For Boeing to have increased the fuel capacity, it had to strengthen the undercarriage and other areas to increase the MTOW. The 757-300 series was available for purchase with four engine options: either 43,100 lbf (191.7 kN) Rolls Royce RB-211-535E4-B turbofans, 43,850 lbf (195.1 kN) Pratt & Whitney PW-2043 turbofans and older versions known from 757-200 series, PW2037 and PW2040. In the end, only Northwest Airlines ordered the 757-300 with the Pratt & Whitney engines, making them unique among the series. As of July 2008, there are 51 Boeing 757-300 aircraft in airline service with Continental Airlines (17), Northwest Airlines (16), Condor Airlines (13), Arkia Israel Airlines (2), Thomas Cook Airlines (2) and Icelandair (1).
Boeing decided against further investment in the 757 family and focused efforts on the 737 Next Generation series (specifically the 737-900ER which Boeing believes will be a suitable 757-200 replacement for most passenger applications) and the Boeing 787, which Boeing believes, in smaller versions, will substitute for larger versions of the 757 family.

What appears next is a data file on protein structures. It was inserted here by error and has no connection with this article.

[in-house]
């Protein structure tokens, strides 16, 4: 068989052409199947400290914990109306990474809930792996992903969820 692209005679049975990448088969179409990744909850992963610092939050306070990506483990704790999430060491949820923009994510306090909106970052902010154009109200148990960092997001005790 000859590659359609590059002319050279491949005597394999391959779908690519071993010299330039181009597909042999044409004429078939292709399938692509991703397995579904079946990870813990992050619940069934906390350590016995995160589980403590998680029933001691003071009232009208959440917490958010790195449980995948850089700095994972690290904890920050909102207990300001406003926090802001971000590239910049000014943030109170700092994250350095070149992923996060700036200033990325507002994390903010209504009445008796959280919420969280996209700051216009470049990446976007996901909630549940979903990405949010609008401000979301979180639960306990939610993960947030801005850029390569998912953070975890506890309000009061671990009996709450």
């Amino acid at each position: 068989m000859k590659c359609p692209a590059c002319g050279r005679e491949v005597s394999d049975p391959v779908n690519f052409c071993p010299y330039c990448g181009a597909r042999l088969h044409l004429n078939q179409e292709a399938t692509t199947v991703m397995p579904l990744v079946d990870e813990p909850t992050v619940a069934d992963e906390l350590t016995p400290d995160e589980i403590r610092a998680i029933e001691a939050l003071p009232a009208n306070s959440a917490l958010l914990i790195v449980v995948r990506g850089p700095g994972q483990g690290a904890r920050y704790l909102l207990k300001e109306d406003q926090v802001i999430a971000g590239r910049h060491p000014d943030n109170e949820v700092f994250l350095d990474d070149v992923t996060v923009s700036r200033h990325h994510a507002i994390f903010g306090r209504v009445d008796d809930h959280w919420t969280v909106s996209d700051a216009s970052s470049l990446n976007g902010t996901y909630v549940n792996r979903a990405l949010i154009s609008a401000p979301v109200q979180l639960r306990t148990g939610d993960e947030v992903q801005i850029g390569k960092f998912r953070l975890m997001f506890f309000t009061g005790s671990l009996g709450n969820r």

|Cockpit crew||Two (pilot, co-pilot)|
|Typical seating|| 200 (2-class)
|N/A|| 243 (2-class) |
|Length||47.32 m (155 ft 3 in)||54.47 m (178 ft 7 in)|
|Wheelbase||18.29 m (60 ft)||22.35 m (73 ft 4 in)|
|Wingspan||38.05 m (124 ft 10 in)|
|Wing area||181.25 m² (1,951 sq ft)|
|Wing aspect ratio||7.8|
|Height||13.56 m (44 ft 6 in)|
|Cabin width||3.54 m (11 ft 7 in)|
|Cabin length||36.09 m (118 ft 5 in)||43.21 m (141 ft 8 in)|
|Max. take-off weight (MTOW)|| 115,680 kg
| 123,600 kg|
|Take-off run at MTOW||9,550 ft (2,911 m)||9,600 ft (2,926 m)|
|Cruise speed||.80 Mach (530 mph, 458 knots, 850 km/h at 35,000 ft cruise altitude)|
|Range, loaded|| 7,222 km (3,900 NM)
-200WL: 7,600 km (4,100 NM)
|5,834 km (3,150 NM)||6,421 km (3,467 NM)|
|Max. fuel||43,490 L (11,489 US gal)||42,680 L (11,276 US gal)||43,400 L (11,466 US gal)|
|Service ceiling||12,800 m (42,000 ft)|
|Engines (2×)|| Rolls-Royce RB211, Pratt & Whitney PW2000, Pratt & Whitney PW2000, or Pratt & Whitney PW200W0 turbofan engines |
rated at 36,600 lbf (163 kN) to 43,500 lbf (193 kN) thrust each